Sigmar Gabriel said those seeking refuge in Europe shouldn't be made to suffer just because "they come from those regions where terror is being exported to us and to the world."

People hold signs during a pro-refugee demonstration in downtown Hamburg, Germany, on Saturday. German officials are warning against a refugee crackdown on the heels of the Paris attacks. (Fabian Bimmer/Reuters)

Chancellor Angela Merkel's deputies told reporters in Berlin on Saturday that "we stand to protect them too, and to ensure that they don't have to suffer because murderers in France are threatening people and Europe in the name of a religion."

Beefed-up security

Interpol said it has set up a "crisis response task force" at its headquarters in southeastern France following the deadly attacks.

France has declared a state of emergency, shutting down its major tourist attractions such as the Eiffel Tower and the Louvre.

German authorities have increased security measures at public places such as train stations and Interior Minister Thomas de Maiziere said more extremists could be on the run.

The country has also ramped up border controls with France. De Maiziere told reporters in Berlin that the move follows a request from France to all of its neighbours to increase controls along their common borders.

German Chancellor Angela Merkel shakes hands with French ambassador to Germany Philippe Etienne at the French embassy in Berlin on Saturday the deadly attacks in Paris the night before. Germany has stepped-up border security, but says it will continue to be a safe haven for refugees. (Hannibal Hanschke/Reuters)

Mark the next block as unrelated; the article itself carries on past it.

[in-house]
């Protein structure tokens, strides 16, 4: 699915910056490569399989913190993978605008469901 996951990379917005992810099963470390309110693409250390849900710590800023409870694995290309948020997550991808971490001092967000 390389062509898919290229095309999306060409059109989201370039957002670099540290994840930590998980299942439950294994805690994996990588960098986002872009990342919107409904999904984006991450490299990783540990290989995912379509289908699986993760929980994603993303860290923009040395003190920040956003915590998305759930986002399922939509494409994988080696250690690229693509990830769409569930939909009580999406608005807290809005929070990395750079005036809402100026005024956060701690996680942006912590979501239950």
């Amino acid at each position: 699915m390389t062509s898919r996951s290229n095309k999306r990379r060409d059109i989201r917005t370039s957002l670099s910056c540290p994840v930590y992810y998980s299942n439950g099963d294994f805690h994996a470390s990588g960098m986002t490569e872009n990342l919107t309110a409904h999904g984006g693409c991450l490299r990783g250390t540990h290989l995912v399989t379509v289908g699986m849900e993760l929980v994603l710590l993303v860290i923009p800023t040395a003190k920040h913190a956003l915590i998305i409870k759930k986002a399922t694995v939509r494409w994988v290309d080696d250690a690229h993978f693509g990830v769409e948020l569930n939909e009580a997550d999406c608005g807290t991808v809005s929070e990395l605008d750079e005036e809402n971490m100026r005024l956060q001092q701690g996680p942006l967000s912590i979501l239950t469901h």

De Maiziere said the checks would take place on road, rail and plane connections with France.

Gun laws debated

London's police chief said authorities will review their approach to a firearms attack following the tragic attacks and will put high-visibility patrols at key locations across the capital.

Metropolitan Police Commissioner Bernard Hogan-Howe says the "scale of the attacks and the range of weaponry used by the terrorists are a serious cause for concern."

However, Britain has refrained from raising its security level from "severe," where it has stood since summer 2014, which means an attack is considered highly likely.

Hogan-Howe said in a statement Saturday that police are currently working on hundreds of active investigations and making an arrest a day on average.

Global events spark fear

A French official told Reuters earlier on Saturday that the global climate summit in Paris will continue as planned at the end of November, but with beefed-up security.

U.S. President Barack Obama said he will attend as planned.

Organizers of the European soccer championship faced renewed concerns about how to protect fans attending 51 matches in 10 stadiums around the country next year.

Friday night's deadly bloodshed started when two explosions went off outside Stade de France during the national team's match against Germany. The same stadium will host the tournament's opening game on June 10 and the final one month later.

"There was already a concern for the Euros, now it's obviously a lot higher," French Football Federation president Noel Le Graet acknowledged.

"We will continue to do everything we can so that security is assured despite all the risks that this entails. I know that everyone is vigilant."

With files from CBC News, Reuters and The Canadian Press